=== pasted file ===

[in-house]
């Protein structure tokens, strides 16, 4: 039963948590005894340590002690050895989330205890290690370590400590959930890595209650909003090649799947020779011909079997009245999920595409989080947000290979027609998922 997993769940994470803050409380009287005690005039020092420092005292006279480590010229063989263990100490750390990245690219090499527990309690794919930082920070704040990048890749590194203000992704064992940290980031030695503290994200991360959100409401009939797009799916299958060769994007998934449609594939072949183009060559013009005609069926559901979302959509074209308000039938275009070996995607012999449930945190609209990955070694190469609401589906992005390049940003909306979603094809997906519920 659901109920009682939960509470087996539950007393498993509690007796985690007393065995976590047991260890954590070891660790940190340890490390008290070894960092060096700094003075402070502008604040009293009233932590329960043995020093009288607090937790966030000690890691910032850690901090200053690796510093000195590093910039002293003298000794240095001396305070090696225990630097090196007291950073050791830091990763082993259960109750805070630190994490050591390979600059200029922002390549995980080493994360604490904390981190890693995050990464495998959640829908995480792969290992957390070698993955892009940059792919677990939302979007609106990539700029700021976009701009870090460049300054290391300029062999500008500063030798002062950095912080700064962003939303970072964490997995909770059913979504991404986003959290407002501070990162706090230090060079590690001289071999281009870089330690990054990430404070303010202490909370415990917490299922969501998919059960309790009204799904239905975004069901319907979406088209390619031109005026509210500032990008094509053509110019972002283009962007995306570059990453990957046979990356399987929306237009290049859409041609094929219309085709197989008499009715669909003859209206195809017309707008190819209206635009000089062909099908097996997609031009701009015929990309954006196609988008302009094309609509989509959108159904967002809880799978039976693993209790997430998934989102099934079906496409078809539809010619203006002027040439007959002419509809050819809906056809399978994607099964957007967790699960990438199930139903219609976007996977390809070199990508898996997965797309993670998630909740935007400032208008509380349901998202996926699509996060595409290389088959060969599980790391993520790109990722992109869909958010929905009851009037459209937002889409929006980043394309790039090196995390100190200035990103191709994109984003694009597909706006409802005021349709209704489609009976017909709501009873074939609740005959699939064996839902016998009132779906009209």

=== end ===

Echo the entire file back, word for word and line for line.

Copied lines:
[in-house]
């Protein structure tokens, strides 16, 4: 039963948590005894340590002690050895989330205890290690370590400590959930890595209650909003090649799947020779011909079997009245999920595409989080947000290979027609998922 997993769940994470803050409380009287005690005039020092420092005292006279480590010229063989263990100490750390990245690219090499527990309690794919930082920070704040990048890749590194203000992704064992940290980031030695503290994200991360959100409401009939797009799916299958060769994007998934449609594939072949183009060559013009005609069926559901979302959509074209308000039938275009070996995607012999449930945190609209990955070694190469609401589906992005390049940003909306979603094809997906519920 659901109920009682939960509470087996539950007393498993509690007796985690007393065995976590047991260890954590070891660790940190340890490390008290070894960092060096700094003075402070502008604040009293009233932590329960043995020093009288607090937790966030000690890691910032850690901090200053690796510093000195590093910039002293003298000794240095001396305070090696225990630097090196007291950073050791830091990763082993259960109750805070630190994490050591390979600059200029922002390549995980080493994360604490904390981190890693995050990464495998959640829908995480792969290992957390070698993955892009940059792919677990939302979007609106990539700029700021976009701009870090460049300054290391300029062999500008500063030798002062950095912080700064962003939303970072964490997995909770059913979504991404986003959290407002501070990162706090230090060079590690001289071999281009870089330690990054990430404070303010202490909370415990917490299922969501998919059960309790009204799904239905975004069901319907979406088209390619031109005026509210500032990008094509053509110019972002283009962007995306570059990453990957046979990356399987929306237009290049859409041609094929219309085709197989008499009715669909003859209206195809017309707008190819209206635009000089062909099908097996997609031009701009015929990309954006196609988008302009094309609509989509959108159904967002809880799978039976693993209790997430998934989102099934079906496409078809539809010619203006002027040439007959002419509809050819809906056809399978994607099964957007967790699960990438199930139903219609976007996977390809070199990508898996997965797309993670998630909740935007400032208008509380349901998202996926699509996060595409290389088959060969599980790391993520790109990722992109869909958010929905009851009037459209937002889409929006980043394309790039090196995390100190200035990103191709994109984003694009597909706006409802005021349709209704489609009976017909709501009873074939609740005959699939064996839902016998009132779906009209």